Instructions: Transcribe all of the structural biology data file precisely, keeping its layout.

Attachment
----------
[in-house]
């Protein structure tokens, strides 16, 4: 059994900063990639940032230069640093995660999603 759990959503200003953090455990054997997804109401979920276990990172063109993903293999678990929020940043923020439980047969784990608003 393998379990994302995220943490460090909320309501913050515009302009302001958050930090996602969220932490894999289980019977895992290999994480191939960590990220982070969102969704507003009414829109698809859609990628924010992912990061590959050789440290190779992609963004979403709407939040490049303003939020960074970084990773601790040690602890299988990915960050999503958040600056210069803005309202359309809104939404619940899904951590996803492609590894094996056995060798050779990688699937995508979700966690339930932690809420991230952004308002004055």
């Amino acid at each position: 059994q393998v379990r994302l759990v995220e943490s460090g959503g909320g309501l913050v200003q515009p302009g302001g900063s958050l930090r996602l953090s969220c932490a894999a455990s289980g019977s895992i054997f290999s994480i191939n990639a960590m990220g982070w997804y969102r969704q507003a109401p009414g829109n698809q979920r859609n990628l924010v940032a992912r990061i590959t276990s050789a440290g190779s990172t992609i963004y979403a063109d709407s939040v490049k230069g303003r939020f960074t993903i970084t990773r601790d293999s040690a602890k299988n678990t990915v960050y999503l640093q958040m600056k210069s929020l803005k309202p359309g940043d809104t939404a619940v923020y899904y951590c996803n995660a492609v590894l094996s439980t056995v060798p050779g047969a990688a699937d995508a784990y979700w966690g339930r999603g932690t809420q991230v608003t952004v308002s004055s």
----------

[in-house]
């Protein structure tokens, strides 16, 4: 059994900063990639940032230069640093995660999603 759990959503200003953090455990054997997804109401979920276990990172063109993903293999678990929020940043923020439980047969784990608003 393998379990994302995220943490460090909320309501913050515009302009302001958050930090996602969220932490894999289980019977895992290999994480191939960590990220982070969102969704507003009414829109698809859609990628924010992912990061590959050789440290190779992609963004979403709407939040490049303003939020960074970084990773601790040690602890299988990915960050999503958040600056210069803005309202359309809104939404619940899904951590996803492609590894094996056995060798050779990688699937995508979700966690339930932690809420991230952004308002004055």
């Amino acid at each position: 059994q393998v379990r994302l759990v995220e943490s460090g959503g909320g309501l913050v200003q515009p302009g302001g900063s958050l930090r996602l953090s969220c932490a894999a455990s289980g019977s895992i054997f290999s994480i191939n990639a960590m990220g982070w997804y969102r969704q507003a109401p009414g829109n698809q979920r859609n990628l924010v940032a992912r990061i590959t276990s050789a440290g190779s990172t992609i963004y979403a063109d709407s939040v490049k230069g303003r939020f960074t993903i970084t990773r601790d293999s040690a602890k299988n678990t990915v960050y999503l640093q958040m600056k210069s929020l803005k309202p359309g940043d809104t939404a619940v923020y899904y951590c996803n995660a492609v590894l094996s439980t056995v060798p050779g047969a990688a699937d995508a784990y979700w966690g339930r999603g932690t809420q991230v608003t952004v308002s004055s």